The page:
29 The long depression in the Newfoundland fishery that set in with the end of World War I eroded Coaker’s commitment to the three-mile limit. Coaker allied his party with Richard Squires’s Liberals in 1919, and became the Minister of Marine and Fisheries, a post he held until 1923. As a member of government, Coaker found that the constant demands for relief made employment through logging for small sawmills a "necessary evil." Pitprop cutting continued to be the main form of able-bodied relief through the 1930s. The FPU saw this work as appalling because it meant that wood left Newfoundland relatively unprocessed rather than feeding the local pulp and paper industry. The FPU thus became very susceptible to pulp and paper promoters such as Harry Crowe, who wanted government permission to build a mill in White Bay. He promised to harvest primarily deadfall on the three-mile limit around Hampden and Sop’s Arm. Workers would receive good wages and live in clean company facilities with the best medical attention available. The government agreed when it became clear that he had much popular support from the area, and further asked him to provide relief to the disabled on account with the government. In 1927, the people of Sop’s Arm even petitioned the government in support of Crowe’s plans to expand cutting on the three-mile limit from their neighbourhood to Jackson’s Arm.53

30 The plight of the fishery meant that the FPU fully supported Crowe’s project, as well as a new pulp and paper development on the Humber River, and a possible third project on the Gander River.54 While the union continued to promote fishers’ need for access to forests, the Advocate increasingly boosted Newfoundland’s "forest wealth," and its potential for generating employment. The expansion of timber cutting became accepted as depressed prices continued to plague the fishing industry, with opposition being expressed only to the export of relatively unprocessed wood for pitprops or pulp manufacture elsewhere. The whole point of the industry was to provide as much employment as possible for outport Newfoundlanders. Newspaper correspondents continued to support the right of fishing people to cut wood for the fishery, and argued that while commercial operators should pay royalties for cutting on Crown land, fishers should remain exempt.55 The FPU maintained its hostility towards the AND, which it felt was trying to monopolize timber rights in central and northeastern Newfoundland at the expense of a third mill project. When the government allowed the AND to buy out and close down an unfinished pulp mill at Alexander Bay in 1925 so that its timber leases could supply the Grand Falls complex, for example, the FPU condemned the AND as a wolfish timber speculator and railed against the government for allowing Newfoundland’s natural resources to fall under the company’s control.56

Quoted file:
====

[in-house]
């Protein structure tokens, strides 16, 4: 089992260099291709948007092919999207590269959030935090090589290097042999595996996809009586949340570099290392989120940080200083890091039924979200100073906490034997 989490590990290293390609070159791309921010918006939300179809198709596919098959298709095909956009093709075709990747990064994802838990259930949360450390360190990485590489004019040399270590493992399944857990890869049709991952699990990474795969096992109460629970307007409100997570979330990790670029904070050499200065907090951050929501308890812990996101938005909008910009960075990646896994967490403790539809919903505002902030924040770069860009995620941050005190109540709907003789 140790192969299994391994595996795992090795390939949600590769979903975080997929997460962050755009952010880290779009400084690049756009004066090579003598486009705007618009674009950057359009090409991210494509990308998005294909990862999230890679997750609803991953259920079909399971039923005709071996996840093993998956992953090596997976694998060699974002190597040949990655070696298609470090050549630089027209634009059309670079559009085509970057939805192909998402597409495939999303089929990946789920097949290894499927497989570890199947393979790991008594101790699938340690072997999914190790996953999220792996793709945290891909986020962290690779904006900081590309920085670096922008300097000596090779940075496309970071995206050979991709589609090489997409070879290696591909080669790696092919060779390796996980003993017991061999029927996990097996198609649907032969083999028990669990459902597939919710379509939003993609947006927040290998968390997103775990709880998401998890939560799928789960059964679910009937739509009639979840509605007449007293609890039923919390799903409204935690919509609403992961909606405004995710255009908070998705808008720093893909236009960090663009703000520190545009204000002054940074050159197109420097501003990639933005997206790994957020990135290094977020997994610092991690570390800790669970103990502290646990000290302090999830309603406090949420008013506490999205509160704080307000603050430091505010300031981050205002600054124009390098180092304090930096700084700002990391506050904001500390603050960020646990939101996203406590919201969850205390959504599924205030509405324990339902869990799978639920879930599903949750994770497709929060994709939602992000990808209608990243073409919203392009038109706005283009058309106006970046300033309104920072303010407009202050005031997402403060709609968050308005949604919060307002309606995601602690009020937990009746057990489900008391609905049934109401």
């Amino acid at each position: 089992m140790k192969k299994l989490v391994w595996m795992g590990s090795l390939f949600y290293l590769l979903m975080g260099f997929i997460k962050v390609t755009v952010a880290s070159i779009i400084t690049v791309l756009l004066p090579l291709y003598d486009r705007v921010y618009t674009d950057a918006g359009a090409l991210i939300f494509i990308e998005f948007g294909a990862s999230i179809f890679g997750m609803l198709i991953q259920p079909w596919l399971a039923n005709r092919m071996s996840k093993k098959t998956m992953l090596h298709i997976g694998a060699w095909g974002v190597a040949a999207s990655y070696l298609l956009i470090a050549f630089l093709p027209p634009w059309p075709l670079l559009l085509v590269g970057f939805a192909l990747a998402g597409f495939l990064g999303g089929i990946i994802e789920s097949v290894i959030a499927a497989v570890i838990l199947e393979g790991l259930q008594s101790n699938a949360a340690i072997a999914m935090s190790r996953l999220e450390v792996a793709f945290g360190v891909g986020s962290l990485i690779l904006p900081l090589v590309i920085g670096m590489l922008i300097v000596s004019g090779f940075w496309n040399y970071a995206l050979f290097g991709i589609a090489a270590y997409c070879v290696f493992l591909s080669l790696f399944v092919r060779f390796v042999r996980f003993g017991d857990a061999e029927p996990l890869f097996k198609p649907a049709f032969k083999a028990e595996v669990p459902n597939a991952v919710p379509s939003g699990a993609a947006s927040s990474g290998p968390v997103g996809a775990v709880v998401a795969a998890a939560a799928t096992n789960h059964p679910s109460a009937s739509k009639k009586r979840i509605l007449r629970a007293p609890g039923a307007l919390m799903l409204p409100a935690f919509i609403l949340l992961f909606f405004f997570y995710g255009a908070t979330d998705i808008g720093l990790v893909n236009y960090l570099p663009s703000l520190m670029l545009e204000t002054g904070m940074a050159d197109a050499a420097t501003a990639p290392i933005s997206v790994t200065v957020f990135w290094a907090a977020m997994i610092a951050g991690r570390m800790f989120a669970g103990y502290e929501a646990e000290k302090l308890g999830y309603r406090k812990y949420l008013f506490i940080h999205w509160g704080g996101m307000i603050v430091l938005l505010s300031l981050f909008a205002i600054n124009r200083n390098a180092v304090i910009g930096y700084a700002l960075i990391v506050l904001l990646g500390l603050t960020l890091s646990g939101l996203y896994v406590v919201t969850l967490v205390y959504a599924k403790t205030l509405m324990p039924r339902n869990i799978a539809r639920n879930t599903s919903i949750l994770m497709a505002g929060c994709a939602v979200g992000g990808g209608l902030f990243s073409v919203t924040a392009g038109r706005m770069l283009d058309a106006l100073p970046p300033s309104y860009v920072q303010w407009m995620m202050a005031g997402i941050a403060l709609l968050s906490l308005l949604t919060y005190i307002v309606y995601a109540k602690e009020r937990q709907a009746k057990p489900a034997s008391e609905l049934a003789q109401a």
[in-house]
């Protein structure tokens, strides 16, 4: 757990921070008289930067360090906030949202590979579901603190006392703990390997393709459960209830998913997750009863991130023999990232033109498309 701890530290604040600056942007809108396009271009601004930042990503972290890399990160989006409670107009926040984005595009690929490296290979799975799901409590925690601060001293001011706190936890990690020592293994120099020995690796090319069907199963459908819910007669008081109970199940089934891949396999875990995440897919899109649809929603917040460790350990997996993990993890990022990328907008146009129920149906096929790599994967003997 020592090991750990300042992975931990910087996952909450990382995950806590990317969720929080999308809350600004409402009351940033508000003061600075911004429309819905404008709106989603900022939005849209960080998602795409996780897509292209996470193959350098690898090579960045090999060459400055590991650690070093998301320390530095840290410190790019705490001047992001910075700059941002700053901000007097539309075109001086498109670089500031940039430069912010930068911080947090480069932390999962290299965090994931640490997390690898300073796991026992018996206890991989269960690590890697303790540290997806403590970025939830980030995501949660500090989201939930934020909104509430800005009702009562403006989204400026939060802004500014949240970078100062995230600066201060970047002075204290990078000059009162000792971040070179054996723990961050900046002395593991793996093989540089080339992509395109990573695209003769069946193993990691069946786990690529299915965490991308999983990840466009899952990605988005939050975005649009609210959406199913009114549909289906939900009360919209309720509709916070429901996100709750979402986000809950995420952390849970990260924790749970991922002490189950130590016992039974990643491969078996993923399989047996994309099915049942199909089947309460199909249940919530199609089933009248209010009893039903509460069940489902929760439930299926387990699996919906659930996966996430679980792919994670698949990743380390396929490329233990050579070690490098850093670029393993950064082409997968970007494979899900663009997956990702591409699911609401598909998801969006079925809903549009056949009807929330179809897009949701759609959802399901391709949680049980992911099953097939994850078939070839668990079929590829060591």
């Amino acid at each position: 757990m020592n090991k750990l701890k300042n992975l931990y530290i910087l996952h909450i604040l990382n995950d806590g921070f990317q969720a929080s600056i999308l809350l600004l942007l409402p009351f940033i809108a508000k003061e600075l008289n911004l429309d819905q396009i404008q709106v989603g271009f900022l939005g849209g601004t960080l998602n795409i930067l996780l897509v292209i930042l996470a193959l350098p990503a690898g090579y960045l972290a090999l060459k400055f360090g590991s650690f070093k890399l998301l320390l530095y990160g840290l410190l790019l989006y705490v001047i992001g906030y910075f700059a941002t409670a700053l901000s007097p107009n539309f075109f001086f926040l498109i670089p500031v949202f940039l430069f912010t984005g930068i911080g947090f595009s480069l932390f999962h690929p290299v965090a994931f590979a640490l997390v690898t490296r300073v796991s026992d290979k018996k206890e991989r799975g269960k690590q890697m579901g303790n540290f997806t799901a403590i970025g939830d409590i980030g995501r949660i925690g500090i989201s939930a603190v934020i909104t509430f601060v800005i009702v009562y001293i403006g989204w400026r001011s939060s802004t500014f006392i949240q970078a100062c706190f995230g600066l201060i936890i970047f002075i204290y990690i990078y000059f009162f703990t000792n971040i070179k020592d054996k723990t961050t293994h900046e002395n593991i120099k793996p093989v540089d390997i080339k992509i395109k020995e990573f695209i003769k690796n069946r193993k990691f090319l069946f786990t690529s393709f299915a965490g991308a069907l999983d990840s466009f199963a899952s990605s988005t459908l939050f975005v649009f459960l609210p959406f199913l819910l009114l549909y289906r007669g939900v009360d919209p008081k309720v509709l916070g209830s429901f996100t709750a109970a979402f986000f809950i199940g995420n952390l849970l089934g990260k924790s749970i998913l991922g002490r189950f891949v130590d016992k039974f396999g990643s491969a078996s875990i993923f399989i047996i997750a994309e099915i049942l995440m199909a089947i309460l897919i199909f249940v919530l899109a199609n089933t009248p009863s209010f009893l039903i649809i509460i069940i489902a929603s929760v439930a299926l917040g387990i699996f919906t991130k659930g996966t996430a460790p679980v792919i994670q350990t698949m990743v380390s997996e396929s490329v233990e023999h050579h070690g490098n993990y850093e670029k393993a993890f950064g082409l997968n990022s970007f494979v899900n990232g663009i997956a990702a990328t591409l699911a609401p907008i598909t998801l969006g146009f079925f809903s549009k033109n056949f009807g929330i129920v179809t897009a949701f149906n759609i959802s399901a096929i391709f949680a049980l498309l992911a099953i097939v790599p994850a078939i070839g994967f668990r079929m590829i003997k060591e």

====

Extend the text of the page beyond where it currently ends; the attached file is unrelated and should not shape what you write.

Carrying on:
31 The FPU was in a difficult position. It recognized that capital investment from outside Newfoundland was necessary to accomplish greater economic diversification, and forestry companies needed to secure wood lots if they were going to invest. If the FPU was too forceful in arguing that companies such as the AND were exhausting the forests, then it would be saying that the forests could not support additional industry. As a result, while the FPU continued to suggest that pulp and paper companies were not careful stewards of forest resources, it began to emphasize more that careless use of the woods by local people accompanied the "crime" of industrial cutting. The FPU did not claim directly that fishers intentionally overcut the forests, but did accept government and industry claims that carelessness in the woods caused destructive forest fires.57